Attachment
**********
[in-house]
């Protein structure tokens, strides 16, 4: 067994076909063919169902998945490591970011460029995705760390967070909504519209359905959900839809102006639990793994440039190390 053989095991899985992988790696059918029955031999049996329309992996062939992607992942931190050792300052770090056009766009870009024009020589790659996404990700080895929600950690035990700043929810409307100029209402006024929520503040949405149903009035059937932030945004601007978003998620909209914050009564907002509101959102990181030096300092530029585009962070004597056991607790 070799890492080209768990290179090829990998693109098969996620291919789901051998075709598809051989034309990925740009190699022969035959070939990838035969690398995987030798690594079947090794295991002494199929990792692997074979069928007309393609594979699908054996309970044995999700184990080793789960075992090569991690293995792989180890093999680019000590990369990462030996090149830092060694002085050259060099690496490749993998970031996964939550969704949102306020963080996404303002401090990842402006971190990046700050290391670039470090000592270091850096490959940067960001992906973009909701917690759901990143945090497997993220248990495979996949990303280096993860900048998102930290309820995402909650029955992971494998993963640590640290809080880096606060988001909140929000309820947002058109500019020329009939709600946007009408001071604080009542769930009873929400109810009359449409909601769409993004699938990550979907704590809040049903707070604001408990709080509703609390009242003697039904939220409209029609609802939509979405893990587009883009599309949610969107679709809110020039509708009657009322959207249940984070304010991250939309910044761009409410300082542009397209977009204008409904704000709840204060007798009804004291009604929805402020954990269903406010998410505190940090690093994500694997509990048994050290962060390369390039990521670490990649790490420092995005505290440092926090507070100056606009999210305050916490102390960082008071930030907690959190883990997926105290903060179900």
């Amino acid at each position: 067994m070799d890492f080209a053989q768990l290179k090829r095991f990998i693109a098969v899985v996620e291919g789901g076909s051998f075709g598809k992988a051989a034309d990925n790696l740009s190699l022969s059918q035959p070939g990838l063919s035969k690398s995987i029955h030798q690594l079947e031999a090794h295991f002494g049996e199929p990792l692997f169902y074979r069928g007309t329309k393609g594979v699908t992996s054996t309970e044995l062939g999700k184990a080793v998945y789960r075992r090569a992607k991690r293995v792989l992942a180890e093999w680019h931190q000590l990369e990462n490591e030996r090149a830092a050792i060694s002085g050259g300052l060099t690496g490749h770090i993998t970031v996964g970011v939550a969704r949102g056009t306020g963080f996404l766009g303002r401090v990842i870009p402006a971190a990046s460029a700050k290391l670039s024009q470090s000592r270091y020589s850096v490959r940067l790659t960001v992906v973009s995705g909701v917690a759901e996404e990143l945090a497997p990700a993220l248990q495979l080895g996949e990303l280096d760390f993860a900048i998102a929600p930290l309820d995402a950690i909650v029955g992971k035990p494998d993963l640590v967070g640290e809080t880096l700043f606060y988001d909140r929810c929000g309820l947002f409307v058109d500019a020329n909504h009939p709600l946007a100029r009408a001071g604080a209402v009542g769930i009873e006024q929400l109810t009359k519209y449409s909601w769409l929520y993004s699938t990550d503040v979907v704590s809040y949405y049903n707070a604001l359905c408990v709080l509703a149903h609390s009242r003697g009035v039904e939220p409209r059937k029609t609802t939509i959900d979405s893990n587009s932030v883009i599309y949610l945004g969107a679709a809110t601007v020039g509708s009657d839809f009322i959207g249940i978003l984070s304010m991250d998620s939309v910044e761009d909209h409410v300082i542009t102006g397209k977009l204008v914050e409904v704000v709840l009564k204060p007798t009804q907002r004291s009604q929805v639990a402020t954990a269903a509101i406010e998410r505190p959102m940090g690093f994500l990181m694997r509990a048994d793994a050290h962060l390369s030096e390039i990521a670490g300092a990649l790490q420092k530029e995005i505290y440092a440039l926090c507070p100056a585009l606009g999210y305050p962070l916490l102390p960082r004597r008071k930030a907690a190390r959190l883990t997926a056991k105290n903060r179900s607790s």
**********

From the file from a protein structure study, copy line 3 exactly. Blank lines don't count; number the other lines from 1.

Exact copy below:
């Amino acid at each position: 067994m070799d890492f080209a053989q768990l290179k090829r095991f990998i693109a098969v899985v996620e291919g789901g076909s051998f075709g598809k992988a051989a034309d990925n790696l740009s190699l022969s059918q035959p070939g990838l063919s035969k690398s995987i029955h030798q690594l079947e031999a090794h295991f002494g049996e199929p990792l692997f169902y074979r069928g007309t329309k393609g594979v699908t992996s054996t309970e044995l062939g999700k184990a080793v998945y789960r075992r090569a992607k991690r293995v792989l992942a180890e093999w680019h931190q000590l990369e990462n490591e030996r090149a830092a050792i060694s002085g050259g300052l060099t690496g490749h770090i993998t970031v996964g970011v939550a969704r949102g056009t306020g963080f996404l766009g303002r401090v990842i870009p402006a971190a990046s460029a700050k290391l670039s024009q470090s000592r270091y020589s850096v490959r940067l790659t960001v992906v973009s995705g909701v917690a759901e996404e990143l945090a497997p990700a993220l248990q495979l080895g996949e990303l280096d760390f993860a900048i998102a929600p930290l309820d995402a950690i909650v029955g992971k035990p494998d993963l640590v967070g640290e809080t880096l700043f606060y988001d909140r929810c929000g309820l947002f409307v058109d500019a020329n909504h009939p709600l946007a100029r009408a001071g604080a209402v009542g769930i009873e006024q929400l109810t009359k519209y449409s909601w769409l929520y993004s699938t990550d503040v979907v704590s809040y949405y049903n707070a604001l359905c408990v709080l509703a149903h609390s009242r003697g009035v039904e939220p409209r059937k029609t609802t939509i959900d979405s893990n587009s932030v883009i599309y949610l945004g969107a679709a809110t601007v020039g509708s009657d839809f009322i959207g249940i978003l984070s304010m991250d998620s939309v910044e761009d909209h409410v300082i542009t102006g397209k977009l204008v914050e409904v704000v709840l009564k204060p007798t009804q907002r004291s009604q929805v639990a402020t954990a269903a509101i406010e998410r505190p959102m940090g690093f994500l990181m694997r509990a048994d793994a050290h962060l390369s030096e390039i990521a670490g300092a990649l790490q420092k530029e995005i505290y440092a440039l926090c507070p100056a585009l606009g999210y305050p962070l916490l102390p960082r004597r008071k930030a907690a190390r959190l883990t997926a056991k105290n903060r179900s607790s």